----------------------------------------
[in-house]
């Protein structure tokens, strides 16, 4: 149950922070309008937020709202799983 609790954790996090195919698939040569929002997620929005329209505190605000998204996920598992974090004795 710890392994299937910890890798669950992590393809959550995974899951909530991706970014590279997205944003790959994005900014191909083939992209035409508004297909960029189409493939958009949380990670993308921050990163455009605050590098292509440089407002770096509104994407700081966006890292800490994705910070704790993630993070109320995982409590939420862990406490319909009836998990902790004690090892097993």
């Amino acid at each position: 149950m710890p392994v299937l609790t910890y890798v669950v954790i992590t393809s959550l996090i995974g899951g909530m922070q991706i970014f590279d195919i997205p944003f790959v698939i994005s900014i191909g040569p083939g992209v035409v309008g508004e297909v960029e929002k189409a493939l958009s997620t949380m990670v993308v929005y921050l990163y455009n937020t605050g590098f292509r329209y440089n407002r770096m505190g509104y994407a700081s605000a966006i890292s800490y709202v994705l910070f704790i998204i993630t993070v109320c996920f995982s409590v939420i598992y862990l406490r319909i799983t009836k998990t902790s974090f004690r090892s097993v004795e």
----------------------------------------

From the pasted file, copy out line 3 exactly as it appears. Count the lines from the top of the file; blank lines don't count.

């Amino acid at each position: 149950m710890p392994v299937l609790t910890y890798v669950v954790i992590t393809s959550l996090i995974g899951g909530m922070q991706i970014f590279d195919i997205p944003f790959v698939i994005s900014i191909g040569p083939g992209v035409v309008g508004e297909v960029e929002k189409a493939l958009s997620t949380m990670v993308v929005y921050l990163y455009n937020t605050g590098f292509r329209y440089n407002r770096m505190g509104y994407a700081s605000a966006i890292s800490y709202v994705l910070f704790i998204i993630t993070v109320c996920f995982s409590v939420i598992y862990l406490r319909i799983t009836k998990t902790s974090f004690r090892s097993v004795e």